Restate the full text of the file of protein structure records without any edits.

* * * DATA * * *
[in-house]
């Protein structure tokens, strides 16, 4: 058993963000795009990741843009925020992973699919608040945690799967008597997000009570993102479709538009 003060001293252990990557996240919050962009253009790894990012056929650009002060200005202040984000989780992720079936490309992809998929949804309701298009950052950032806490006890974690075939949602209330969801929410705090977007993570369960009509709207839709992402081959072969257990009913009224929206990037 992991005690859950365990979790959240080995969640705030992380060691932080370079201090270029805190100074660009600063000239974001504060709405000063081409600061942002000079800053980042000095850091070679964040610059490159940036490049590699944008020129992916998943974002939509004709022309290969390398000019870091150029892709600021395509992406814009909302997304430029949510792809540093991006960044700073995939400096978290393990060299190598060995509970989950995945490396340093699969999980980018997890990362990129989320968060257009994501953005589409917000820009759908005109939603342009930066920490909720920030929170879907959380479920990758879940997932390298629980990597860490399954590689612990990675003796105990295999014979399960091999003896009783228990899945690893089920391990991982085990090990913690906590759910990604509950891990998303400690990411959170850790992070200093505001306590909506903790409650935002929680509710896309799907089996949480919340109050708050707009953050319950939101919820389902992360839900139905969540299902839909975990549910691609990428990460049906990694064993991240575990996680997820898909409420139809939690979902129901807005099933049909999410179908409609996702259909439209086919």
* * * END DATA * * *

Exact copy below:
[in-house]
């Protein structure tokens, strides 16, 4: 058993963000795009990741843009925020992973699919608040945690799967008597997000009570993102479709538009 003060001293252990990557996240919050962009253009790894990012056929650009002060200005202040984000989780992720079936490309992809998929949804309701298009950052950032806490006890974690075939949602209330969801929410705090977007993570369960009509709207839709992402081959072969257990009913009224929206990037 992991005690859950365990979790959240080995969640705030992380060691932080370079201090270029805190100074660009600063000239974001504060709405000063081409600061942002000079800053980042000095850091070679964040610059490159940036490049590699944008020129992916998943974002939509004709022309290969390398000019870091150029892709600021395509992406814009909302997304430029949510792809540093991006960044700073995939400096978290393990060299190598060995509970989950995945490396340093699969999980980018997890990362990129989320968060257009994501953005589409917000820009759908005109939603342009930066920490909720920030929170879907959380479920990758879940997932390298629980990597860490399954590689612990990675003796105990295999014979399960091999003896009783228990899945690893089920391990991982085990090990913690906590759910990604509950891990998303400690990411959170850790992070200093505001306590909506903790409650935002929680509710896309799907089996949480919340109050708050707009953050319950939101919820389902992360839900139905969540299902839909975990549910691609990428990460049906990694064993991240575990996680997820898909409420139809939690979902129901807005099933049909999410179908409609996702259909439209086919």